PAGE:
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Gene May Make Kids Crave Junk Food

WEDNESDAY, Dec. 10 -- Some people may be genetically driven to seek out more calorie-dense foods, a new study suggests. In the Dec. 11 issue of the New England Journal of Medicine, British researchers report that children with a particular gene variant tend to eat more energy-dense foods, which means food with more calories per weight. However, the researchers didn't find any difference in metabolism between kids with the gene change and those without it. "What [this study] effectively shows is that people with the relevant variants on the gene have a trait which may lead them to eat more unhealthy, fattening foods," study senior author Colin Palmer, chairman of pharmacogenomics in the Biomedical Research Institute at the University of Dundee, said in a news release. "I would stress that this is a trait, and not an absolute occurrence." Dr. Goutham Rao, clinical director of the weight management and wellness center at Children's Hospital of Pittsburgh at the University of Pitt ...

Fast Heart Rate Warns of Obesity, Diabetes

THURSDAY, Dec. 11 -- A too-fast heartbeat in early adulthood is a warning sign for increased risk of cardiovascular problems decades later on, a Japanese study suggests. The study of 614 residents of a rural farming community in southwestern Japan found that a heart rate greater than 80 beats a minute during a first examination in 1979 predicted the development of obesity and diabetes, which contribute to heart problems. The findings, from Kurume University School of Medicine, were published online Dec. 11 in the American Journal of Hypertension. A fast heart rate is a signal from the sympathetic nervous system, a part of the autonomic nervous system, which is the body's automatic pilot that governs instinctive responses, explained Mercedes Carnethon, assistant professor of preventive medicine at Northwestern University's Feinberg School of Medicine. She found the same rapid heartbeat association in a group of Americans she studied. "If someone has a consistently fast heart ...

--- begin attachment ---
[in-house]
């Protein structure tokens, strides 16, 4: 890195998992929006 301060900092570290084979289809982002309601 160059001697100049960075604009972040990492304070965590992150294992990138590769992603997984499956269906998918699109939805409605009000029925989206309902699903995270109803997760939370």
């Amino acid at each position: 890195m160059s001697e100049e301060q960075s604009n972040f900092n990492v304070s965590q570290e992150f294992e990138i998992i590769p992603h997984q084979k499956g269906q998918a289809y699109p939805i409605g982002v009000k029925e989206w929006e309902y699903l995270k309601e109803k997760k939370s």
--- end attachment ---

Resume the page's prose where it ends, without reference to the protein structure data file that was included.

New Food Pyramid Is Aimed at Kids

SATURDAY, Dec. 13 -- A new federal government food pyramid for preschoolers may help parents deal with picky eating problems, especially as youngsters are introduced to new kinds of foods during Christmas meals. The MyPyramid for Preschoolers interactive Web site ( offers individualized nutrition guidance to meet the needs of children aged 2 to 5, according to the U.S. Department of Agriculture's Center for Nutrition Policy and Promotion (CNPP). "This is a great tool for all parents of preschoolers but particularly those of finicky eaters. It's loaded with great ideas and suggestions for families so they can help their kids eat a more varied and nutritious diet. What I find most useful is how to talk with kids about what to eat and tips on how to have fun with food around the dinner table," CNPP executive director Brian Wansink said in an USDA news release. Among the MyPyramid for Preschoolers tips to help parents deal with finicky eaters: * Set reasonable ...